A Memoir of a Mother’s Determination and Her Micro Preemie’s Struggle to Beat the Odds
My latest post for Huffington Post Parents (on being a germaphobe) generated a lot of comments in preemie cyber world, so I thought I would share it with my email list. You may think I am crazy after reading it, but then again, you might have already thought that!
Today I had an experience that made me very emotional. It would not seem like a big deal to most, but it was to me. For (what seems like) the 100th time, I left a family party because one or more of the children at the party were sick. I’m not sure if the other adults were actually annoyed with me or if I just felt like they were. This is a very sensitive matter in our family — as we have four children and when we leave a party, the party slows down a bit. I always end up feeling guilty after receiving what I believe are sneers and others rolling their eyes at me. This might not have happened this time, but it has in the past and it makes me question my judgment as a parent of a preemie and it makes me wonder if I am a germaphobe.
To give you sense of where I can coming from, I will tell you that my daughter was born a micro preemie at 23 weeks and weighed just 1 pound and 4 ounces (575 grams). She spent 121 days in the NICU and endured countless intravenous lines, blood draws, feeding tubes, x-rays, intubations and extubations, blood infections, lung collapses etc… and I was not allowed to hold her until she was over a month old. We were not sure if she would survive and the doctors reminded us of this often. She is now 2.5 years old and is left with chronic lung disease because the breathing tube forced her lungs to expand and contract for many months — causing them to grow as scar tissue. This makes respiratory viruses very dangerous for her and frightening for us because she does not have the ability to get rid of mucus well.
When I talk to other parents in the preemie community, I feel better. They understand what it’s like to almost lose your child every day for months and then to have it all happen again each time your child gets sick. Other preemie parents are outspoken about avoiding viruses and staying away from crowds to minimize the risk of contracting RSV (Respiratory syncytial virus) or the flu. My daughter has been hospitalized (for weeks at a time) due to the effects of respiratory viruses, and we have had a few close calls. I cannot explain the feeling to anyone, nor do I care to because I don’t wish this fear on anyone, let alone my loved ones.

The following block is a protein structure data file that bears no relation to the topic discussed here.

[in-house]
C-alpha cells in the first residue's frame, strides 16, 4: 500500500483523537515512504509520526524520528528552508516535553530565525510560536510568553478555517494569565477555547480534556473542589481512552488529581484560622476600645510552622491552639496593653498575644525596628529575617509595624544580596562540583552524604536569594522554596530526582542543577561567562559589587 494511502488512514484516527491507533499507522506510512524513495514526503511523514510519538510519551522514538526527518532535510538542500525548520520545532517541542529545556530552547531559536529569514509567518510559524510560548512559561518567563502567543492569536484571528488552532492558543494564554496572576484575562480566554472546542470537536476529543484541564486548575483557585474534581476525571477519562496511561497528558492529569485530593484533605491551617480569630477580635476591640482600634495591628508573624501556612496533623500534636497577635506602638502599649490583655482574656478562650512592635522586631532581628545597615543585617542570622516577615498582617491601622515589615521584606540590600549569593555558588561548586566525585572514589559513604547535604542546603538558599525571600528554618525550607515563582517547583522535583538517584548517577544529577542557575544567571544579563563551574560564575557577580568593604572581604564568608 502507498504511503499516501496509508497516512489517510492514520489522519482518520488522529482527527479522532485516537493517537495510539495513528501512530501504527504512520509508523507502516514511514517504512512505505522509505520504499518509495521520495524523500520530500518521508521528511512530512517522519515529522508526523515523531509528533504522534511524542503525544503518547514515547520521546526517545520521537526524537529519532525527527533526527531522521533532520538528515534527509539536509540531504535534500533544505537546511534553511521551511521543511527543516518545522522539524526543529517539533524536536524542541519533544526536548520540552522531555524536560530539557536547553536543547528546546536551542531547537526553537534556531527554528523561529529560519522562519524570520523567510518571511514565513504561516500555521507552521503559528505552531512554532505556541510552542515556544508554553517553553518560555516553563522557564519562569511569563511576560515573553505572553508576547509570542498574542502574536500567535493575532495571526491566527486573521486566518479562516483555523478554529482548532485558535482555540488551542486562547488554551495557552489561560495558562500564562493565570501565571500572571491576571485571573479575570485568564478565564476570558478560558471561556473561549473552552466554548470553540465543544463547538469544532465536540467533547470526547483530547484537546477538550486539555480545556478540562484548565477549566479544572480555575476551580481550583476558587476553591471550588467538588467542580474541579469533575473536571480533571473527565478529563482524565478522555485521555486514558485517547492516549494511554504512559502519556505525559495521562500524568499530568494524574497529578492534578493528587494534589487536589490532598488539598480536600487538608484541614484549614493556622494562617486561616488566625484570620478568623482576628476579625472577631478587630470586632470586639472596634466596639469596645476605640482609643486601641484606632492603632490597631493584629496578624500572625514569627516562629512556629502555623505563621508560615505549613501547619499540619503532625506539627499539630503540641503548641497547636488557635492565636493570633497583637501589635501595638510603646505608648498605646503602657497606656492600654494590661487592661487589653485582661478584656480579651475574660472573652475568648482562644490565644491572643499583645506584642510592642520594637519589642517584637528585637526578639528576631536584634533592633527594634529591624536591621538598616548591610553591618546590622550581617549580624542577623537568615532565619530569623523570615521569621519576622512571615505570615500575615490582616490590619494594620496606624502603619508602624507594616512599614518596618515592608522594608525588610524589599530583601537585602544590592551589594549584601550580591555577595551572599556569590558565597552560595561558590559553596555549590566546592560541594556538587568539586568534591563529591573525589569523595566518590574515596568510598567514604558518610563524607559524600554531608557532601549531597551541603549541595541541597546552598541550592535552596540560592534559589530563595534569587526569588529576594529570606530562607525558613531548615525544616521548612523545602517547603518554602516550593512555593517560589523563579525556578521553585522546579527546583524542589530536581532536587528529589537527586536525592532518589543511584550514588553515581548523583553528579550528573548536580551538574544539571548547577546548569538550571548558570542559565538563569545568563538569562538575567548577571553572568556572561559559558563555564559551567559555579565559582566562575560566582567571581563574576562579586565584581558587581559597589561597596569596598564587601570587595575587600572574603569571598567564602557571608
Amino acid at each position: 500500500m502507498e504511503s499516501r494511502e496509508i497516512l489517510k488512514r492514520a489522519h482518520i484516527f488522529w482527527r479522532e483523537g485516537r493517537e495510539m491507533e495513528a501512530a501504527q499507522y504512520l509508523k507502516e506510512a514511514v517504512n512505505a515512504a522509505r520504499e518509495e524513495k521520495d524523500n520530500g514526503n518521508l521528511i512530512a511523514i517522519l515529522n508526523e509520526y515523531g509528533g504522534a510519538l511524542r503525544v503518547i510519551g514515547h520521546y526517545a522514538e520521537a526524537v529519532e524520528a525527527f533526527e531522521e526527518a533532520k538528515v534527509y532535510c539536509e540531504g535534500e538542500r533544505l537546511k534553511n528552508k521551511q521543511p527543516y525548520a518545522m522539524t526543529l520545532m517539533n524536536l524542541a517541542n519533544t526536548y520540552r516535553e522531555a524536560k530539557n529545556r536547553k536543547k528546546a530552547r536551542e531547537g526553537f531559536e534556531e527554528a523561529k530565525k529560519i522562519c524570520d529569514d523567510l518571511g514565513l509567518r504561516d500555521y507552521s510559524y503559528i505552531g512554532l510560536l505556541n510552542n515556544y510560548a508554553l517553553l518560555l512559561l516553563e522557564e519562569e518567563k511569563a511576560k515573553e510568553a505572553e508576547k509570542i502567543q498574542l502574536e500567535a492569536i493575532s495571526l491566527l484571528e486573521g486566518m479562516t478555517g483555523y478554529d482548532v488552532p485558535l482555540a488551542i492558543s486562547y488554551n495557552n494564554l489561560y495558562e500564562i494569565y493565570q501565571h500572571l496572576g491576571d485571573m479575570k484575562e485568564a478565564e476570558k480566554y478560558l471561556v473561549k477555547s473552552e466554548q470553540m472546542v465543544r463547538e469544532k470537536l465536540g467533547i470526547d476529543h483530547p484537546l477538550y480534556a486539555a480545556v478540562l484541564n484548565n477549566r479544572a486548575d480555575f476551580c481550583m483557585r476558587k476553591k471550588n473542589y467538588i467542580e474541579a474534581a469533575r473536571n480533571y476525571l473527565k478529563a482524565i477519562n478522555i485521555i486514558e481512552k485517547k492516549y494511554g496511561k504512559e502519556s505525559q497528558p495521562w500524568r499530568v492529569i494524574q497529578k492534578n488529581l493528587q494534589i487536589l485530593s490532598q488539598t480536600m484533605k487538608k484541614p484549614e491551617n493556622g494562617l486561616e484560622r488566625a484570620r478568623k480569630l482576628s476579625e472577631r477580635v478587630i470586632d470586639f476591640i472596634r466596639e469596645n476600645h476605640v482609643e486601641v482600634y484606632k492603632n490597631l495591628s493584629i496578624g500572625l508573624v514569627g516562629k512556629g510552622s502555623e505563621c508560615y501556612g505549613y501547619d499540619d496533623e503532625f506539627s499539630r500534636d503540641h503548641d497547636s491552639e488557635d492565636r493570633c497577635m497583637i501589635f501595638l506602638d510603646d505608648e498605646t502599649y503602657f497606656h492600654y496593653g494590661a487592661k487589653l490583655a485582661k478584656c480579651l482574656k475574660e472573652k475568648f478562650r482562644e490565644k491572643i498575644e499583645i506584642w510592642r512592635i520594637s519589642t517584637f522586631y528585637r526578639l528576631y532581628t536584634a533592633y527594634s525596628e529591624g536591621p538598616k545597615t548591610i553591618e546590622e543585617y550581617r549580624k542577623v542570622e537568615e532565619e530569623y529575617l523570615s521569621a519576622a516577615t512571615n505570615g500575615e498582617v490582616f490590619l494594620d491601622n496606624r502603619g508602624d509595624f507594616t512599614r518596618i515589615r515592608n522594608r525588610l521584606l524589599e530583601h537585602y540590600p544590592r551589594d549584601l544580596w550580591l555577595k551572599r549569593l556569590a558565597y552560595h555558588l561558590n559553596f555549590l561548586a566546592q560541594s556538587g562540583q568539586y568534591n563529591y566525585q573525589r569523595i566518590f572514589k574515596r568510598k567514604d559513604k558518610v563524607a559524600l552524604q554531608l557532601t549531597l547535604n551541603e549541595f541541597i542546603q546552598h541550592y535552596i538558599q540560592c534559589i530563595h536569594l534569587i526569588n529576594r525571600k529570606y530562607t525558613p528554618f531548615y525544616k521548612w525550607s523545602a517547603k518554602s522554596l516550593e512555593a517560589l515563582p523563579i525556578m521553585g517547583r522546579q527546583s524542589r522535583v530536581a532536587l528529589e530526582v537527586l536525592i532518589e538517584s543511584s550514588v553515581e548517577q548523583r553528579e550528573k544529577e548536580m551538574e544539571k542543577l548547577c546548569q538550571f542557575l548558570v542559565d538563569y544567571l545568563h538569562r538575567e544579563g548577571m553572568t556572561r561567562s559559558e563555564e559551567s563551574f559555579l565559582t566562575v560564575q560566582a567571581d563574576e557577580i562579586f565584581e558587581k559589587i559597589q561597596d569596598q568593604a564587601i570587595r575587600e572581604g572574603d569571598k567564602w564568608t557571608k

So, what am I to do? My daughter’s doctors advise us to keep her out of crowded places from late fall through spring and to keep her away from anyone who exhibits any symptoms of being sick. This may sound like a no-brainer, but it’s not easy when you have three other school age children who want to participate in activities and many family members who expect to see you at holiday parties and birthday celebrations. We all have to opt out of many fun times.
I have been struggling with this for two years. It has caused me serious anxiety and has even convinced me that I have some sort of germaphobia. People have even come out and said that I am a germaphobe. Some members of my own family have argued with me about washing their hands when they come to our home and have given us an attitude when I asked them not to touch my children if they are not feeling well.
Why wouldn’t everyone want to protect my daughter from further health issues? Hasn’t she been through enough?
After all, her lungs are compromised and she could get seriously ill and end up in the hospital again, or worse!
What I have come to realize (on my good days when I am not questioning my own mental state) is that most people are not wishing my daughter to get sick or not caring about her health. They are just not educated enough about what can happen to her because they have not experienced anything like it in their lives. This is a good thing. It is good that most people will never have to fear a respiratory virus will take away their child or anyone else they love. That would make them crazy!
I never worried about a virus taking away my other three children. Before my daughter was born, my three boys had almost every common virus known to man and it didn’t make me bat an eyelash. I never even got nervous unless their fever reached 105 degrees, but my daughter is different.
Yes, I’m now a germaphobe — so get used to it!
My job is to protect my children as best as I can and that is what I will continue to do.
Go ahead and talk about me behind my back when I skip a family party, if someone is sick. Go ahead and roll your eyes at me when I hand you the sanitizer before you touch my daughter. Go ahead and tease me when I decline an invitation to a party at a child entertainment center with climbing equipment, slides, bouncy houses etc… aka, a Petri dish for germs. Go ahead and laugh at me when I cover the shopping cart before putting my daughter in it. Go ahead and chuckle when I clean my hands after using the pen at the pharmacy — that hundreds of sick people have used before me. Go ahead and get angry when I won’t shake your hand in church or allow my children to give you a high-five.
Go ahead and call me a germaphobe!
I will try to embrace it and hope that I can laugh about it a few years from now, when my daughter is stronger. I will try to think to myself how I am glad you don’t have to worry about a common cold virus taking away what you hold most precious.
And make sure you sanitize your hands before you touch my baby!
Read the full post on Huffington Post Parents.